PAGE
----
En EspaŅol

Q. Who is Mr. Smarty Plants?

A: There are those who suspect Wildflower Center volunteers are the culpable and capable culprits. Yet, others think staff members play some, albeit small, role. You can torture us with your plant questions, but we will never reveal the Green Guru's secret identity.

Help us grow by giving to the Plant Database Fund or by becoming a member

Did you know you can access the Native Plant Information Network with your web-enabled smartphone?

Share

Ask Mr. Smarty Plants

Ask Mr. Smarty Plants is a free service provided by the staff and volunteers at the Lady Bird Johnson Wildflower Center.

Search Smarty Plants
    
 
See a list of all Smarty Plants questions
Can't find the answer in our existing FAQs, submit a question to Mr. Smarty Plants.
Need help with plant identification, visit the plant identification page.
 
rate this answer
Not Yet Rated

Saturday - July 26, 2014

From: Houston, TX
Region: Southwest
Topic: Pruning, Trees
Title: Pruning Post Oaks
Answered by: Anne Van Nest

QUESTION:

I live in Houston and have two post oaks. One is right by my house. I'd like to trim them but was told they are sensitive and might die if I trim them. Is this true? What is the right course of action?

ANSWER:

Post oaks, botanically known as Quercus stellata are the most common oak in Texas and like to grow in sandy or gravel soils. The Lady Bird Johnson Wildflower Center Native Plant Database has the following information about the post oak:

Post oak is the most common oak throughout Texas. The typical places to see it are sites with sandy or gravelly soils. Its acorns are an important food source for deer, squirrels, wild turkeys and other wildlife. Larval host for several butterfly species. This plant is common in the central and southern forest regions, where it is a medium-sized tree. This is the ultimate drought resistant tree, but also grows in soggy, flatwoods soils. In dry portions of the western part of its range it is smaller. Its roots are extremely sensitive to disturbance. Not often used in landscape situations. Slow-growing and long-lived.

White oaks (the group to which post oak belong), are resistant to the oak wilt fungus and rarely die from this disease. Pruning, through the creation of open wounds, is a factor in the spread of the disease. Perhaps this is why you were told that trimming your tree would be harmful. Even though this tree is not hugely susceptible to oak wilt, it is a good idea to follow the same protocols to prevent new infections. Do not prune from February through June and paint all wounds and pruning cuts immediately.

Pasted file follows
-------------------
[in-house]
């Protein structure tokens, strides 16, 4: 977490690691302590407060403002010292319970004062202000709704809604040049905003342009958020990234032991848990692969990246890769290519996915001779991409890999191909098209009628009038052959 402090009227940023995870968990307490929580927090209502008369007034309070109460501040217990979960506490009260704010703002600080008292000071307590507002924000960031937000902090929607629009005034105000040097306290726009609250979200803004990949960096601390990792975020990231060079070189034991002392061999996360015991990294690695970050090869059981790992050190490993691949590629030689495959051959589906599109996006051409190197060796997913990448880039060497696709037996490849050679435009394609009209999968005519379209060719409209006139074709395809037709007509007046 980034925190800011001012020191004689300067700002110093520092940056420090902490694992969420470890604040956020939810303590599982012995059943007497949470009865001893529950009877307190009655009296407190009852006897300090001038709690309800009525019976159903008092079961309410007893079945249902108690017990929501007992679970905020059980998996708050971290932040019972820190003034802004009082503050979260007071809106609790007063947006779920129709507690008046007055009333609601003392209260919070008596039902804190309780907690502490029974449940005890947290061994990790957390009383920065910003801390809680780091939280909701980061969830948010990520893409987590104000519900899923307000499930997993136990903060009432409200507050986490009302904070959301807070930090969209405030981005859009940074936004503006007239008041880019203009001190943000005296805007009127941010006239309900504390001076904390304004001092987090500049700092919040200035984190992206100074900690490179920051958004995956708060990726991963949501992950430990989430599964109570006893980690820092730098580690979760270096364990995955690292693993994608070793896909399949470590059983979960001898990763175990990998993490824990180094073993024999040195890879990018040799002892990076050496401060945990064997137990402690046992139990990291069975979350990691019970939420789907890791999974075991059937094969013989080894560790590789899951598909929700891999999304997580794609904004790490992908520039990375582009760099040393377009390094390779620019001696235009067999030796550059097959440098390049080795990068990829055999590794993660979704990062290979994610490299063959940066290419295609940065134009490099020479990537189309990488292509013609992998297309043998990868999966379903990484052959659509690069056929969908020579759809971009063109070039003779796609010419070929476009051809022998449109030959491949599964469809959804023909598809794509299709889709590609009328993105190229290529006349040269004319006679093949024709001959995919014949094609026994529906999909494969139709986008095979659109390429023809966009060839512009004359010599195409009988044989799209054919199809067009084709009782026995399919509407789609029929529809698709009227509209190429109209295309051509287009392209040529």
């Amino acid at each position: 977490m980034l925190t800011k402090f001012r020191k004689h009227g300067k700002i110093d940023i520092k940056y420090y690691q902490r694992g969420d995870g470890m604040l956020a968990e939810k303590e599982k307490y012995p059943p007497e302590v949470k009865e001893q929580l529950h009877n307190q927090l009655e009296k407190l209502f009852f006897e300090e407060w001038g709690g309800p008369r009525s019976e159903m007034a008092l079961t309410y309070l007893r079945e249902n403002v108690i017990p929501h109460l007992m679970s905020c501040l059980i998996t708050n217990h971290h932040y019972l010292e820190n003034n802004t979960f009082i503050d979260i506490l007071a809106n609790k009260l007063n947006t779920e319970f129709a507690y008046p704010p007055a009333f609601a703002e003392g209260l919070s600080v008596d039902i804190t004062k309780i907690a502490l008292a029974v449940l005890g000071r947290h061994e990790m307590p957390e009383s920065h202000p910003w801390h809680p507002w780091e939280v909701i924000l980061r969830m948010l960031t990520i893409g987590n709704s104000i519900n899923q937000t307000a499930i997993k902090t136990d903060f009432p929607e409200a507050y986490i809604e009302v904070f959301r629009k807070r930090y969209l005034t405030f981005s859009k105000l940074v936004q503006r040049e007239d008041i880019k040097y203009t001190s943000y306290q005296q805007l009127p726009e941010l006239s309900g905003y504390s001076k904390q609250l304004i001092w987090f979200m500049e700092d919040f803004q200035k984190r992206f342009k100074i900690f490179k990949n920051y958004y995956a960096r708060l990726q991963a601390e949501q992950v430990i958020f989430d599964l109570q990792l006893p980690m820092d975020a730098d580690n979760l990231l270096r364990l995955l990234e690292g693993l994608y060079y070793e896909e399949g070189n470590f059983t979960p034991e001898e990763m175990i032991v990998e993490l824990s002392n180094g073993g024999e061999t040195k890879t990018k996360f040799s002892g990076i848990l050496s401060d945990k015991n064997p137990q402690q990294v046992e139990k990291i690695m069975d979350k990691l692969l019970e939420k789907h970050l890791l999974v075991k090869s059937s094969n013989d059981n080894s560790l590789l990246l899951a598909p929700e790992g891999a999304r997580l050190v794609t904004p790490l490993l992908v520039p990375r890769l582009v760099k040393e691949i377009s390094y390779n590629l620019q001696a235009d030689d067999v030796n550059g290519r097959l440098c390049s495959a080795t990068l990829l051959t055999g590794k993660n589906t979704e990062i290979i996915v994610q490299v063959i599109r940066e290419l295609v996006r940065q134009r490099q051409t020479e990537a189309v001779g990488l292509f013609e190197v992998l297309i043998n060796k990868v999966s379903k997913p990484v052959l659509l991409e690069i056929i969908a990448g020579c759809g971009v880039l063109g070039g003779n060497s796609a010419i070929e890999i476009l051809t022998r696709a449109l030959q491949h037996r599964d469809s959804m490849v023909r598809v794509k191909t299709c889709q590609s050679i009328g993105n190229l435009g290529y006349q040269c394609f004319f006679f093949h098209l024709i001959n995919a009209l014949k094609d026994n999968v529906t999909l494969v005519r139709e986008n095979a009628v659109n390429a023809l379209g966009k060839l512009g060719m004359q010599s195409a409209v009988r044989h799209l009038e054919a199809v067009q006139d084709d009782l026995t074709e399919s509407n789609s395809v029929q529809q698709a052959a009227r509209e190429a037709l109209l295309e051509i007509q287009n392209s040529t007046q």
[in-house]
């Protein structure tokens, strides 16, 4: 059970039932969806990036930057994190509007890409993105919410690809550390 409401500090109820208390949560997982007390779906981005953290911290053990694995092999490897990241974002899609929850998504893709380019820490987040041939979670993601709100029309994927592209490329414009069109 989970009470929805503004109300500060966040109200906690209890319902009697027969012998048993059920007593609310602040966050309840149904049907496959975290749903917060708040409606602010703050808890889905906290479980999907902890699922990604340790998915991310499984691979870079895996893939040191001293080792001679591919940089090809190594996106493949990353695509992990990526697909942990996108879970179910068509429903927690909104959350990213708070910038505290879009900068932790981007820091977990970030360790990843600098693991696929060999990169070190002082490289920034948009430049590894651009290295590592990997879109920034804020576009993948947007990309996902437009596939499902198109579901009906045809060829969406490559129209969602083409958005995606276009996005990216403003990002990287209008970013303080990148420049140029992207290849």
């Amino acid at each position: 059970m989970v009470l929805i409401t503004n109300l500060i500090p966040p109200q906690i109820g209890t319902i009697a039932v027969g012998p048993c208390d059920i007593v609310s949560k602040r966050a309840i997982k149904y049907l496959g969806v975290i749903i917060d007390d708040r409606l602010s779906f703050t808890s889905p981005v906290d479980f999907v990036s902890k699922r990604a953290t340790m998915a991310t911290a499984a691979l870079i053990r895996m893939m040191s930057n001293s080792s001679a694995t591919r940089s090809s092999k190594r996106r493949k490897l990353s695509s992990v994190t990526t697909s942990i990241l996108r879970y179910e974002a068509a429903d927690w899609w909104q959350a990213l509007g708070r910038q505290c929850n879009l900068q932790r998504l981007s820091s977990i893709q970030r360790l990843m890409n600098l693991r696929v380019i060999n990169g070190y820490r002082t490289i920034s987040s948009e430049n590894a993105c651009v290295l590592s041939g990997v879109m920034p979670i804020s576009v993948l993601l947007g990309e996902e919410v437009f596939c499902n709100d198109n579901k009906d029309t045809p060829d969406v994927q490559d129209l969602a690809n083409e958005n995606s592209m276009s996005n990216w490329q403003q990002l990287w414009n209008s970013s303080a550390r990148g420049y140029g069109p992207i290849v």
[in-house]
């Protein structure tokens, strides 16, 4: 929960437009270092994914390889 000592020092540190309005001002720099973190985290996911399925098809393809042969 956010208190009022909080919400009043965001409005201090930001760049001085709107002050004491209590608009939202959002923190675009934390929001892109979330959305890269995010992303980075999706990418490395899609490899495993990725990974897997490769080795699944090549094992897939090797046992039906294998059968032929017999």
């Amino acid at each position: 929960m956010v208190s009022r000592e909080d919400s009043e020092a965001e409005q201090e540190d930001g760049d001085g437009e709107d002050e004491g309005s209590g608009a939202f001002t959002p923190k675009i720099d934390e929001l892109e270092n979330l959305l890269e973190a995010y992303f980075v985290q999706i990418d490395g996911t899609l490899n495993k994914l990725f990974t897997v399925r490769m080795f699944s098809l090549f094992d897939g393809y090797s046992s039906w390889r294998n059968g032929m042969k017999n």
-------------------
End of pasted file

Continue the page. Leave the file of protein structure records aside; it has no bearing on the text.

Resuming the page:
One good resource about these trees is the article, The Care and Feeding of Post Oaks in Denton County by John Cooper, Denton County Extension Horticulturist. While it doesn't specifically address pruning, it has a lot of great information about keeping these trees healthy including feeding and steps to preserve the roots.

The USDA had an excellent factsheet on the post oak and does discuss pruning with the following statements: "needs little pruning to develop a strong structure" and the branches "droop as the tree grows, and will require pruning for vehicular or pedestrian clearance beneath the canopy; showy trunk; should be grown with a single leader."

 

From the Image Gallery


Post oak
Quercus stellata

Post oak
Quercus stellata

Post oak
Quercus stellata

Post oak
Quercus stellata

More Trees Questions

Control of Paulownia tomentosa from Westminster MD
October 28, 2011 - I have heard that there is a type of herbicide that is to be applied to slashes made in the outer layer of invasive trees such as Paulownia. This type of application is reputed to prevent the little ...
view the full question and answer

Transplanting Seedling Texas Mountain Laurels
April 15, 2013 - I have two mountain laurels that I grew from seed. They are in pots, but the roots have grown through the bottom and into my flower bed. The trees are about 6 feet tall. They have already bloomed. So ...
view the full question and answer

Plants under an oak tree from Corpus Christi TX
June 30, 2012 - My project: To grow white turk's cap under an old oak tree I first planted St. Augustine sod this spring because we had many oak suckers around the tree. We mixed new soil and compost, and laid the ...
view the full question and answer

Tree with no invasive roots for Los Angeles
July 24, 2011 - I have a large in ground planter sharing the outside wall (on south/east corner) of my house in east LA 90032. I would like to find a tree that grows quite tall (2 story building), but grows roots ver...
view the full question and answer

Tree protection during construction
February 18, 2008 - What measures can/should be taken to ensure the health, future of live oaks while building a new home? There are many small to medium oaks on this property, some very close to the house site and the o...
view the full question and answer

Smarty Plants's Facebook profile Support the Wildflower Center by Donating Online or Becoming a Member today.

Mr. Smarty Plants wants you to be his Facebook friend. Click the Facebook icon to add yourself to Mr. Smarty Plants list of friends.
E-NEWSLETTER | BECOME A MEMBER | DONATE NOW | MEDIA | SITEMAP | STAFF
© 2015 Lady Bird Johnson Wildflower Center